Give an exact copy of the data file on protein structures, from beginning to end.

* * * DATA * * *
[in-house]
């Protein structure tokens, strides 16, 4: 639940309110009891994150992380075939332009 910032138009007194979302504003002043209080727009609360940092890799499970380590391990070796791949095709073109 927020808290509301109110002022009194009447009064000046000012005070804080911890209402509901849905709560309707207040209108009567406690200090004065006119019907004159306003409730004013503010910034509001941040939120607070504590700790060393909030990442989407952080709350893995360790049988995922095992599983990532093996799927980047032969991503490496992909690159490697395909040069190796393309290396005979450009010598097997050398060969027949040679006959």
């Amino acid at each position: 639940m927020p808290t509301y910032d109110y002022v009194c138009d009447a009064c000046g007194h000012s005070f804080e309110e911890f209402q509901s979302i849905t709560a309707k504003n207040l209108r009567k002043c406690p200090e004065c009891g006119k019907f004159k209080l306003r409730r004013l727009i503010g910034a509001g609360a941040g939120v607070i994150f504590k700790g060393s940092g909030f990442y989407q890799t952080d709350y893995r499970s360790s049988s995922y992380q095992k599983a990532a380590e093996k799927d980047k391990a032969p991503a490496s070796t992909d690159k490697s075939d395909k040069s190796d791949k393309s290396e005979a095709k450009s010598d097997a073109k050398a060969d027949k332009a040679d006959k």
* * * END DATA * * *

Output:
[in-house]
């Protein structure tokens, strides 16, 4: 639940309110009891994150992380075939332009 910032138009007194979302504003002043209080727009609360940092890799499970380590391990070796791949095709073109 927020808290509301109110002022009194009447009064000046000012005070804080911890209402509901849905709560309707207040209108009567406690200090004065006119019907004159306003409730004013503010910034509001941040939120607070504590700790060393909030990442989407952080709350893995360790049988995922095992599983990532093996799927980047032969991503490496992909690159490697395909040069190796393309290396005979450009010598097997050398060969027949040679006959």
């Amino acid at each position: 639940m927020p808290t509301y910032d109110y002022v009194c138009d009447a009064c000046g007194h000012s005070f804080e309110e911890f209402q509901s979302i849905t709560a309707k504003n207040l209108r009567k002043c406690p200090e004065c009891g006119k019907f004159k209080l306003r409730r004013l727009i503010g910034a509001g609360a941040g939120v607070i994150f504590k700790g060393s940092g909030f990442y989407q890799t952080d709350y893995r499970s360790s049988s995922y992380q095992k599983a990532a380590e093996k799927d980047k391990a032969p991503a490496s070796t992909d690159k490697s075939d395909k040069s190796d791949k393309s290396e005979a095709k450009s010598d097997a073109k050398a060969d027949k332009a040679d006959k």